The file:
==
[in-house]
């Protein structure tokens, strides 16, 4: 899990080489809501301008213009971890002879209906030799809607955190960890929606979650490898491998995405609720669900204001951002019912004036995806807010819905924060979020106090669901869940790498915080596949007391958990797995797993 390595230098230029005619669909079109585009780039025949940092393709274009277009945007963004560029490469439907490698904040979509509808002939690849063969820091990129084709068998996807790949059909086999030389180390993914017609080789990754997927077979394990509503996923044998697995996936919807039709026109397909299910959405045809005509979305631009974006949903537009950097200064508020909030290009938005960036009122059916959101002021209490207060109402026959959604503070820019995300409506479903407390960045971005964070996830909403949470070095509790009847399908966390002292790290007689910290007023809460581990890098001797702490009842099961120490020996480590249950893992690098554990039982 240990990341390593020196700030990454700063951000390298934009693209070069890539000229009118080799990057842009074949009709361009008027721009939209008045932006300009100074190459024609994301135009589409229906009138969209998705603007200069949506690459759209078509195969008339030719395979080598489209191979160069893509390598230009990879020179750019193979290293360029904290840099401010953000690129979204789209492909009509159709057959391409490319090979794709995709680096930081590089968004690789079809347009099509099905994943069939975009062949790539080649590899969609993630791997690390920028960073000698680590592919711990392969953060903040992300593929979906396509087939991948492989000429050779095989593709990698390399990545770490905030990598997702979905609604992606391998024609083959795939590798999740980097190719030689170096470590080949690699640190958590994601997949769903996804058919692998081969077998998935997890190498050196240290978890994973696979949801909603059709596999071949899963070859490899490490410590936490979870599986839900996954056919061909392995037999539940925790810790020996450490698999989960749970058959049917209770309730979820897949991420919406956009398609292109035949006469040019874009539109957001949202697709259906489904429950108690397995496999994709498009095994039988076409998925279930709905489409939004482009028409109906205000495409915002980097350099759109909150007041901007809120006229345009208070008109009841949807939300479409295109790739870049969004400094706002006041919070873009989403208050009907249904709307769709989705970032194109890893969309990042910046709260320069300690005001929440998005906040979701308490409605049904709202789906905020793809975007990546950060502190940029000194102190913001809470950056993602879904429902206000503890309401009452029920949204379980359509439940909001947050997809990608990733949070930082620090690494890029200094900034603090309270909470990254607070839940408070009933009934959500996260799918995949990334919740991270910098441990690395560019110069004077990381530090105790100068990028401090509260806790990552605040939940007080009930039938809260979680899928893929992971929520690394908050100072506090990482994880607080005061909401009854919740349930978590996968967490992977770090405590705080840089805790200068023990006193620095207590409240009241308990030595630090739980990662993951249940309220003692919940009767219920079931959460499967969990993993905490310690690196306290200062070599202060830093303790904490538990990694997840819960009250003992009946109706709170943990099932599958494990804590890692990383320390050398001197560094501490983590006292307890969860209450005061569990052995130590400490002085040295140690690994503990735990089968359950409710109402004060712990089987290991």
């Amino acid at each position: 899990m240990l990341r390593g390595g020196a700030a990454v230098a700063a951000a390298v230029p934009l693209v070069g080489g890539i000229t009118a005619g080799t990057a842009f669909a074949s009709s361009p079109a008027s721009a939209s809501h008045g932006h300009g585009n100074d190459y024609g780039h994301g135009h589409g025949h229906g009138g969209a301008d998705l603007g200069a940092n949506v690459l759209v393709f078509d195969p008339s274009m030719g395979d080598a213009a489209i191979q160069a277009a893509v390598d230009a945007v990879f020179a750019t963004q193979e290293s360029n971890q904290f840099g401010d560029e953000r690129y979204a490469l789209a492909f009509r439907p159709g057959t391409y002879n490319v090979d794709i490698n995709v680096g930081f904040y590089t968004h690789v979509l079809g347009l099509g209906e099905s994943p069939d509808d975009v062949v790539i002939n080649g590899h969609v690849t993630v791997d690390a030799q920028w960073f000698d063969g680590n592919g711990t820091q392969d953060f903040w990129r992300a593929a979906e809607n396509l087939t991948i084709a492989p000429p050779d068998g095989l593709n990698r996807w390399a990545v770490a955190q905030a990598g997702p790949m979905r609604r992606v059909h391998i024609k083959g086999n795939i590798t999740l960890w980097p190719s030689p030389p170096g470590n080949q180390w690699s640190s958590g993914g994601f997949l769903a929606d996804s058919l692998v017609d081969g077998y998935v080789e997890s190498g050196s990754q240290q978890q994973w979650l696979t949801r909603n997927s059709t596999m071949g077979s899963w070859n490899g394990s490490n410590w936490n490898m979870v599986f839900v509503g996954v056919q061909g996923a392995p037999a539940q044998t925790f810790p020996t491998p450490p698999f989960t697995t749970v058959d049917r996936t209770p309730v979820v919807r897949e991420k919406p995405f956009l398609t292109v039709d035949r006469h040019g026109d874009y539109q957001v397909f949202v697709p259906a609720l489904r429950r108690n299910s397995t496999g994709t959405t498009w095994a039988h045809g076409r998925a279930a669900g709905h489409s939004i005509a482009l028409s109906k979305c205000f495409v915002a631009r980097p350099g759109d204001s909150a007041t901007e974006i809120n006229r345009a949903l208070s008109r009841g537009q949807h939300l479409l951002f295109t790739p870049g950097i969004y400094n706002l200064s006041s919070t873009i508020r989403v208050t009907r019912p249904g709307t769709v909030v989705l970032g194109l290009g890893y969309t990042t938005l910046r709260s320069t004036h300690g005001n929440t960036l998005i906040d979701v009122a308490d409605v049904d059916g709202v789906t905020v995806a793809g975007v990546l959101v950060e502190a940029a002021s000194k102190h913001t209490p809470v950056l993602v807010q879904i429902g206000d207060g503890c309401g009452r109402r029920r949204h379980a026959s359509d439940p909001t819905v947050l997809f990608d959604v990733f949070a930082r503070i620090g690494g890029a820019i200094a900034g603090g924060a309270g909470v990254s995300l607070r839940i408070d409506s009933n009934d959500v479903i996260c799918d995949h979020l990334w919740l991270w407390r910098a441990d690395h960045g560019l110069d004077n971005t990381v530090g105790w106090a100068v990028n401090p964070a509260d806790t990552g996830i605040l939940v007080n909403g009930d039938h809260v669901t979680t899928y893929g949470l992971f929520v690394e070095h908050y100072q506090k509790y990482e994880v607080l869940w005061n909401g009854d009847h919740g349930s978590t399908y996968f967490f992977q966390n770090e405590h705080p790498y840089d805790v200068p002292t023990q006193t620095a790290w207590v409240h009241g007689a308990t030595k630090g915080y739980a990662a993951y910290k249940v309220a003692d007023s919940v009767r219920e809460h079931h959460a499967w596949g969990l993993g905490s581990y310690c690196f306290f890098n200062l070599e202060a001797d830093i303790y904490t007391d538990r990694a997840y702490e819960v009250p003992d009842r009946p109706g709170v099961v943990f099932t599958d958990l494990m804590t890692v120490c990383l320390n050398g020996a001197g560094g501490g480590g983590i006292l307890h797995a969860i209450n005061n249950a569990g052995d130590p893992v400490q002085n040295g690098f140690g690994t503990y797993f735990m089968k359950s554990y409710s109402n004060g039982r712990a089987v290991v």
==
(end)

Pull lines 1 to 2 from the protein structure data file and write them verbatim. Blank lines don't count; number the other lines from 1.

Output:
[in-house]
């Protein structure tokens, strides 16, 4: 899990080489809501301008213009971890002879209906030799809607955190960890929606979650490898491998995405609720669900204001951002019912004036995806807010819905924060979020106090669901869940790498915080596949007391958990797995797993 390595230098230029005619669909079109585009780039025949940092393709274009277009945007963004560029490469439907490698904040979509509808002939690849063969820091990129084709068998996807790949059909086999030389180390993914017609080789990754997927077979394990509503996923044998697995996936919807039709026109397909299910959405045809005509979305631009974006949903537009950097200064508020909030290009938005960036009122059916959101002021209490207060109402026959959604503070820019995300409506479903407390960045971005964070996830909403949470070095509790009847399908966390002292790290007689910290007023809460581990890098001797702490009842099961120490020996480590249950893992690098554990039982 240990990341390593020196700030990454700063951000390298934009693209070069890539000229009118080799990057842009074949009709361009008027721009939209008045932006300009100074190459024609994301135009589409229906009138969209998705603007200069949506690459759209078509195969008339030719395979080598489209191979160069893509390598230009990879020179750019193979290293360029904290840099401010953000690129979204789209492909009509159709057959391409490319090979794709995709680096930081590089968004690789079809347009099509099905994943069939975009062949790539080649590899969609993630791997690390920028960073000698680590592919711990392969953060903040992300593929979906396509087939991948492989000429050779095989593709990698390399990545770490905030990598997702979905609604992606391998024609083959795939590798999740980097190719030689170096470590080949690699640190958590994601997949769903996804058919692998081969077998998935997890190498050196240290978890994973696979949801909603059709596999071949899963070859490899490490410590936490979870599986839900996954056919061909392995037999539940925790810790020996450490698999989960749970058959049917209770309730979820897949991420919406956009398609292109035949006469040019874009539109957001949202697709259906489904429950108690397995496999994709498009095994039988076409998925279930709905489409939004482009028409109906205000495409915002980097350099759109909150007041901007809120006229345009208070008109009841949807939300479409295109790739870049969004400094706002006041919070873009989403208050009907249904709307769709989705970032194109890893969309990042910046709260320069300690005001929440998005906040979701308490409605049904709202789906905020793809975007990546950060502190940029000194102190913001809470950056993602879904429902206000503890309401009452029920949204379980359509439940909001947050997809990608990733949070930082620090690494890029200094900034603090309270909470990254607070839940408070009933009934959500996260799918995949990334919740991270910098441990690395560019110069004077990381530090105790100068990028401090509260806790990552605040939940007080009930039938809260979680899928893929992971929520690394908050100072506090990482994880607080005061909401009854919740349930978590996968967490992977770090405590705080840089805790200068023990006193620095207590409240009241308990030595630090739980990662993951249940309220003692919940009767219920079931959460499967969990993993905490310690690196306290200062070599202060830093303790904490538990990694997840819960009250003992009946109706709170943990099932599958494990804590890692990383320390050398001197560094501490983590006292307890969860209450005061569990052995130590400490002085040295140690690994503990735990089968359950409710109402004060712990089987290991």